Numerous cerebellar malformations have been described in humans. Most cause cognitive, in addition to motor and sensory integration deficits. Surprisingly little is understood regarding the developmental basis of these malformations, particularly since little human specific data is available for normal or abnormal fetal cerebellar development. This proposal seeks to advance knowledge of human cerebellar development and malformations using human fetal samples and mouse models. The human-specific data will directly test the validity of our working mouse-derived hypotheses regarding the causes these disorders and strengthen the foundation of normal developmental data which will inform our ongoing genetic analyses of human cerebellar malformations. We will conduct the first in-depth analysis of normal human fetal cerebellar development from 4-23 Gestational Weeks, covering major developmental events. We will then examine the pathology of human fetal Dandy-Walker malformation the most common human cerebellar malformation, affecting ~1/3000 live births. Mouse models will be generated in conjunction with these experiments to assess the mechanisms of the developmental pathology. Finally, we will generate the first transcriptome data for normal human fetal cerebellar neurons. These cell-type specific data are critically missing from current publicly available brain resources. Our human fetal cerebellar neuron data will be compared to transcriptome data from existing datasets of endogenous mouse developing cerebellar neurons as well as mES and hPSC-derived cerebellar neurons to development to assess their validity as model systems. Further, the data will also be integrated with exome data from human cerebellar malformation patients to facilitate gene discovery for these important and understudied birth defects.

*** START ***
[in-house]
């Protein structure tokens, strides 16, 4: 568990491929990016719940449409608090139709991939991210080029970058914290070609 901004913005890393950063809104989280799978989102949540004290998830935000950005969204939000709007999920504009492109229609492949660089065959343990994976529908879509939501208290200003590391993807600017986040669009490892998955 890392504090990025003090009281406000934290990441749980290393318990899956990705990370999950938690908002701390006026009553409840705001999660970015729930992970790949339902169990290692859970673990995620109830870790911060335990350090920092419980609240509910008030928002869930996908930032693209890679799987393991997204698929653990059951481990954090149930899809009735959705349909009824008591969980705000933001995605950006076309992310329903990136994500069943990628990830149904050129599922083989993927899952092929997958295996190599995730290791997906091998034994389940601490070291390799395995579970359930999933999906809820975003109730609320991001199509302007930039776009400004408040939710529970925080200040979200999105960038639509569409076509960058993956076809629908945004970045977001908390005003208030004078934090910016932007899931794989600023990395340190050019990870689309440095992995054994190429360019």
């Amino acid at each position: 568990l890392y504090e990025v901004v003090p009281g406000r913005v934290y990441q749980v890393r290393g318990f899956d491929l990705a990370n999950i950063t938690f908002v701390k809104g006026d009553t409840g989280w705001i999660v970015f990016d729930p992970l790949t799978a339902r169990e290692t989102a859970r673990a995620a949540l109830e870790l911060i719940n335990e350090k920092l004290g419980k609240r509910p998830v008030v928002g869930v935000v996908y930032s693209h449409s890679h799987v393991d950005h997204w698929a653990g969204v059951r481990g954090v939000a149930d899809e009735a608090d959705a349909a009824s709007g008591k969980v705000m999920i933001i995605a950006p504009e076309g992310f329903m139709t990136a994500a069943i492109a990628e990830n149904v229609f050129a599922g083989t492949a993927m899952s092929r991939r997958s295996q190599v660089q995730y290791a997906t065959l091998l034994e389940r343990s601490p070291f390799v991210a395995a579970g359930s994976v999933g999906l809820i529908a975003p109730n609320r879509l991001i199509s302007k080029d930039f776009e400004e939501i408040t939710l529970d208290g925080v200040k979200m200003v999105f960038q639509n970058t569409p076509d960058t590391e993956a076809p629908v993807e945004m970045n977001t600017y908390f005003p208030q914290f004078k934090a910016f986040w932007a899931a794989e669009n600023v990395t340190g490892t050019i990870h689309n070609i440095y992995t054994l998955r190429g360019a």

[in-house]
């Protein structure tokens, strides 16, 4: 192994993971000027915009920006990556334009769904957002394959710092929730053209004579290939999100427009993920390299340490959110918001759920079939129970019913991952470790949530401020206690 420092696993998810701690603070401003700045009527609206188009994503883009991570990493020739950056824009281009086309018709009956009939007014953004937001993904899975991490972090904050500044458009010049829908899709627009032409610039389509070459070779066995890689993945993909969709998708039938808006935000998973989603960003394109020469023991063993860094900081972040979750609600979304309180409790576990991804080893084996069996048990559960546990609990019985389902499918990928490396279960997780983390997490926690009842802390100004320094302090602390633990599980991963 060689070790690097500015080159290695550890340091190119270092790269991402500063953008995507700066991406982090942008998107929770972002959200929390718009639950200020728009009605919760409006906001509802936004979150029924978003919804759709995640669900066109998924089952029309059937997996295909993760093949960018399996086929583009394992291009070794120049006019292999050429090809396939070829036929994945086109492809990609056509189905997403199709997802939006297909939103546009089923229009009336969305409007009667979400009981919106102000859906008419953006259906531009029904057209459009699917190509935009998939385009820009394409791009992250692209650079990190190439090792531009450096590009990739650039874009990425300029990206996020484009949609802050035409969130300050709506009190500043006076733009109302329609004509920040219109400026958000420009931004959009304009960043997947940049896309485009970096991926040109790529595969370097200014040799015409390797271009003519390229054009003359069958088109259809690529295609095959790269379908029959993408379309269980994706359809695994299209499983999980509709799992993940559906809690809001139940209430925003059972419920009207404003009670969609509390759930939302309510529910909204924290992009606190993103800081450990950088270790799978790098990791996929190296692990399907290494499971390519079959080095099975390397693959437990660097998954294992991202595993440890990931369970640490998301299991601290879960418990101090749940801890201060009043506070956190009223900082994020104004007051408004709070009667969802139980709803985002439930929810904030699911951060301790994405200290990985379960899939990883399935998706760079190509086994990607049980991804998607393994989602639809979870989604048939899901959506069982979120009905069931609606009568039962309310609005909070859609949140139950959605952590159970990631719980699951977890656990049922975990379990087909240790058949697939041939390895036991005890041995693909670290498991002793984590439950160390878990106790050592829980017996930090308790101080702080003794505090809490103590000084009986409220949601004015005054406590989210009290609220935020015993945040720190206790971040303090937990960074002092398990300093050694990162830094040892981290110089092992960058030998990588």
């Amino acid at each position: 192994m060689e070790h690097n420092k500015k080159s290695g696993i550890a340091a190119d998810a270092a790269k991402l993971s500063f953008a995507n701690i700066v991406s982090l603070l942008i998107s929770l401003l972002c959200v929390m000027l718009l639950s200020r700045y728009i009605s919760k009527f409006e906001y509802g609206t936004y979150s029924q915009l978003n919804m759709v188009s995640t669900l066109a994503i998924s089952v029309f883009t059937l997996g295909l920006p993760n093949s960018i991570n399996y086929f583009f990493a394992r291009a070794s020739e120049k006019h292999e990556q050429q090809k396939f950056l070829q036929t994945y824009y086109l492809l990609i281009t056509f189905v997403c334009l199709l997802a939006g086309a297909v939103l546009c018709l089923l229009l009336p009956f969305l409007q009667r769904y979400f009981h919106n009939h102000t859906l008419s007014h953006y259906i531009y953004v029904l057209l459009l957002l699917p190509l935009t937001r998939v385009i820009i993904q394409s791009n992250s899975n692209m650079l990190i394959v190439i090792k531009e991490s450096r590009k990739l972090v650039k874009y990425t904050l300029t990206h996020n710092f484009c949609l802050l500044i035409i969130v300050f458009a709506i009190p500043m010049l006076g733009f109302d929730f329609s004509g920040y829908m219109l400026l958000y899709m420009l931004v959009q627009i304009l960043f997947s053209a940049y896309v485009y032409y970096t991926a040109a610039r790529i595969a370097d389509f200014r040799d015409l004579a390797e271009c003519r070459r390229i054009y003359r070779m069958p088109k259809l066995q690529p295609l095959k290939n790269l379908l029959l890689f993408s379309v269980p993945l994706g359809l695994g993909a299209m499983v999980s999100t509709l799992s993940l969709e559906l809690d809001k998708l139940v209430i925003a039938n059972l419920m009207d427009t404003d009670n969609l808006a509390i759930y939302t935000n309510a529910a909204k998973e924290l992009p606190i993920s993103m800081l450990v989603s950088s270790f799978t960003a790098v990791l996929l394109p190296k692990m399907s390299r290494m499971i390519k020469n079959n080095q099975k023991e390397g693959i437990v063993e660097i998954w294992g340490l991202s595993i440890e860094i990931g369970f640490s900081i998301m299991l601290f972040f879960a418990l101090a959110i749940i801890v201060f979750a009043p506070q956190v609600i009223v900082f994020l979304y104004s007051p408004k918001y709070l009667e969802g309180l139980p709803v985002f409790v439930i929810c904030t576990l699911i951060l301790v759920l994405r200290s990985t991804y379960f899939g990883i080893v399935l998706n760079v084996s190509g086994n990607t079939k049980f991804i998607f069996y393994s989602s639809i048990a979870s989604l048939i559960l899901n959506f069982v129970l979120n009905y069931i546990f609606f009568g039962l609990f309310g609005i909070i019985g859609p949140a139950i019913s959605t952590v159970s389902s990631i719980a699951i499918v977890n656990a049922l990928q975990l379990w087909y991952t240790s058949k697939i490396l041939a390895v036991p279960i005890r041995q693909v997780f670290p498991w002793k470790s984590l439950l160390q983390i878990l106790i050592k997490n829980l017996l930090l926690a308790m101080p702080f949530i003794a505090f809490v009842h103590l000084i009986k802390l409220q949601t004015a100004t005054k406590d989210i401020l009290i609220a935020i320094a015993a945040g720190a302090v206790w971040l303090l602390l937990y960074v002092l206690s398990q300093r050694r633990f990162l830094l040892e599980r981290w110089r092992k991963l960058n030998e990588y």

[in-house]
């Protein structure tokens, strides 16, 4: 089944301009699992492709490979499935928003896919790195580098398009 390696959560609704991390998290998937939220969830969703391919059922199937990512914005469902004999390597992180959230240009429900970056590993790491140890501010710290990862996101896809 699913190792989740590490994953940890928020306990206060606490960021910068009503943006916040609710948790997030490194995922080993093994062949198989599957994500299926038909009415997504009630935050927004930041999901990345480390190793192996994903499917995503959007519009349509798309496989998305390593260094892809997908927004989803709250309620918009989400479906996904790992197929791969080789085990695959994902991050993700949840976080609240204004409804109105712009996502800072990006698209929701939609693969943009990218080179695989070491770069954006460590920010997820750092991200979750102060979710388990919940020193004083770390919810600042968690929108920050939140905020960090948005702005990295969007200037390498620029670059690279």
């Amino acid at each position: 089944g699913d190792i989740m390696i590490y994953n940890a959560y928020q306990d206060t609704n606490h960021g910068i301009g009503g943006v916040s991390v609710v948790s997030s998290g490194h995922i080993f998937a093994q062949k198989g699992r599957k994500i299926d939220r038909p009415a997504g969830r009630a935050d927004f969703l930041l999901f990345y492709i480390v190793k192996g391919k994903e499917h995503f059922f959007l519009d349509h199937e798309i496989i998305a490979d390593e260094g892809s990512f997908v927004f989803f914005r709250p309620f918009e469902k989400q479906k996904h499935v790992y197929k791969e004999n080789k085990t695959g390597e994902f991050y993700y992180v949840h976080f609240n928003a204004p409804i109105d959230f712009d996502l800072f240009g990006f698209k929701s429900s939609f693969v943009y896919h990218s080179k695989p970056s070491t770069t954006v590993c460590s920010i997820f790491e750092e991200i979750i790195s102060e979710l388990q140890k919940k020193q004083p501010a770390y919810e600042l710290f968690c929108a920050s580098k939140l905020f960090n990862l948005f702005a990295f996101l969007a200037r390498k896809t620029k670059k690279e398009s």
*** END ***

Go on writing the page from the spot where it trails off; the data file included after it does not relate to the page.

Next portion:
Congenital birth defects of the human cerebellar are common and poorly understood, affecting approximately 1/3000 live births and cause Autism and other intellectual and motor deficits. This proposal examines the cellular and molecular mechanisms that control normal human cerebellar development as well as the abnormal developmental pathology leading to Dandy-Walker malformation, the most common human cerebellar malformation. These studies will enable improved diagnoses and potentially lead to new treatments of these common and often devastating disorders.
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